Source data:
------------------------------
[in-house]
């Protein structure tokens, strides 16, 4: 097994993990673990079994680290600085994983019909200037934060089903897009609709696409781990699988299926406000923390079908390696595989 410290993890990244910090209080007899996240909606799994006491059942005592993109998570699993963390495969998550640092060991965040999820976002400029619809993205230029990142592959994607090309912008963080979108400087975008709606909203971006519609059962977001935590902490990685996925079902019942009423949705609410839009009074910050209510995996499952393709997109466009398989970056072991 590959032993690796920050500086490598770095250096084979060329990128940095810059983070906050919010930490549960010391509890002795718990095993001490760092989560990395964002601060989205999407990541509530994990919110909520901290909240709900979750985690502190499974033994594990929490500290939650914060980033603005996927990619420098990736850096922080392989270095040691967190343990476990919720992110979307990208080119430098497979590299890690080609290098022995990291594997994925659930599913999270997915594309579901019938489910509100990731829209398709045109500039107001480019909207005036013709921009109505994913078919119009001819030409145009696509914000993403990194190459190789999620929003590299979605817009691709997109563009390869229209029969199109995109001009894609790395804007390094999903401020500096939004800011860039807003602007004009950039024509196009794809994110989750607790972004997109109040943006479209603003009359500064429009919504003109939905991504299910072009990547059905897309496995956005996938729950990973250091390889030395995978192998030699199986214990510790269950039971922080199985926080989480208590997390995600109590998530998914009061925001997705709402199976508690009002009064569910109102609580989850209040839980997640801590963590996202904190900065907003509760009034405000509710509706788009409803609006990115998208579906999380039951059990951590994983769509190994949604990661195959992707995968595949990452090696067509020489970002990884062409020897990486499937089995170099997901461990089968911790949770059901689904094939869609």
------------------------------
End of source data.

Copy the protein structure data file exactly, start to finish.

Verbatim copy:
[in-house]
């Protein structure tokens, strides 16, 4: 097994993990673990079994680290600085994983019909200037934060089903897009609709696409781990699988299926406000923390079908390696595989 410290993890990244910090209080007899996240909606799994006491059942005592993109998570699993963390495969998550640092060991965040999820976002400029619809993205230029990142592959994607090309912008963080979108400087975008709606909203971006519609059962977001935590902490990685996925079902019942009423949705609410839009009074910050209510995996499952393709997109466009398989970056072991 590959032993690796920050500086490598770095250096084979060329990128940095810059983070906050919010930490549960010391509890002795718990095993001490760092989560990395964002601060989205999407990541509530994990919110909520901290909240709900979750985690502190499974033994594990929490500290939650914060980033603005996927990619420098990736850096922080392989270095040691967190343990476990919720992110979307990208080119430098497979590299890690080609290098022995990291594997994925659930599913999270997915594309579901019938489910509100990731829209398709045109500039107001480019909207005036013709921009109505994913078919119009001819030409145009696509914000993403990194190459190789999620929003590299979605817009691709997109563009390869229209029969199109995109001009894609790395804007390094999903401020500096939004800011860039807003602007004009950039024509196009794809994110989750607790972004997109109040943006479209603003009359500064429009919504003109939905991504299910072009990547059905897309496995956005996938729950990973250091390889030395995978192998030699199986214990510790269950039971922080199985926080989480208590997390995600109590998530998914009061925001997705709402199976508690009002009064569910109102609580989850209040839980997640801590963590996202904190900065907003509760009034405000509710509706788009409803609006990115998208579906999380039951059990951590994983769509190994949604990661195959992707995968595949990452090696067509020489970002990884062409020897990486499937089995170099997901461990089968911790949770059901689904094939869609």